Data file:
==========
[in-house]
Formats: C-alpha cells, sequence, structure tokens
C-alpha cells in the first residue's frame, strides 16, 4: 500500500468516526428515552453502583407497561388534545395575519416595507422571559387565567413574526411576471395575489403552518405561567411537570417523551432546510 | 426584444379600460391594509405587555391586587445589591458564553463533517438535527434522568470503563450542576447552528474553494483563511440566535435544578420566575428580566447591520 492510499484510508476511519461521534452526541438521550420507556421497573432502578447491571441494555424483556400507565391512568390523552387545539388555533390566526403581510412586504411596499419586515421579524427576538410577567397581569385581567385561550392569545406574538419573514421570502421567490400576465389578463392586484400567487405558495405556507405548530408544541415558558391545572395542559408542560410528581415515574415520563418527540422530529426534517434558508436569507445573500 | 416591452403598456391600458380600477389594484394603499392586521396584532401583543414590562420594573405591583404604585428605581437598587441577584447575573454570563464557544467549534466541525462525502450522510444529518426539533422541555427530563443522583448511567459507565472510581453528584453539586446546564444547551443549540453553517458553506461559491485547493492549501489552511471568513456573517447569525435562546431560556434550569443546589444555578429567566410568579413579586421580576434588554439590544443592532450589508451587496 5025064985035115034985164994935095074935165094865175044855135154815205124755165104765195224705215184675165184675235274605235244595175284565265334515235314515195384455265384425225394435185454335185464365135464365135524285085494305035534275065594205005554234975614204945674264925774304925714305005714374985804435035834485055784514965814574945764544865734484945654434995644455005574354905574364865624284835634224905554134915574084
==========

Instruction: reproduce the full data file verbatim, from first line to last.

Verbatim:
[in-house]
Formats: C-alpha cells, sequence, structure tokens
C-alpha cells in the first residue's frame, strides 16, 4: 500500500468516526428515552453502583407497561388534545395575519416595507422571559387565567413574526411576471395575489403552518405561567411537570417523551432546510 | 426584444379600460391594509405587555391586587445589591458564553463533517438535527434522568470503563450542576447552528474553494483563511440566535435544578420566575428580566447591520 492510499484510508476511519461521534452526541438521550420507556421497573432502578447491571441494555424483556400507565391512568390523552387545539388555533390566526403581510412586504411596499419586515421579524427576538410577567397581569385581567385561550392569545406574538419573514421570502421567490400576465389578463392586484400567487405558495405556507405548530408544541415558558391545572395542559408542560410528581415515574415520563418527540422530529426534517434558508436569507445573500 | 416591452403598456391600458380600477389594484394603499392586521396584532401583543414590562420594573405591583404604585428605581437598587441577584447575573454570563464557544467549534466541525462525502450522510444529518426539533422541555427530563443522583448511567459507565472510581453528584453539586446546564444547551443549540453553517458553506461559491485547493492549501489552511471568513456573517447569525435562546431560556434550569443546589444555578429567566410568579413579586421580576434588554439590544443592532450589508451587496 5025064985035115034985164994935095074935165094865175044855135154815205124755165104765195224705215184675165184675235274605235244595175284565265334515235314515195384455265384425225394435185454335185464365135464365135524285085494305035534275065594205005554234975614204945674264925774304925714305005714374985804435035834485055784514965814574945764544865734484945654434995644455005574354905574364865624284835634224905554134915574084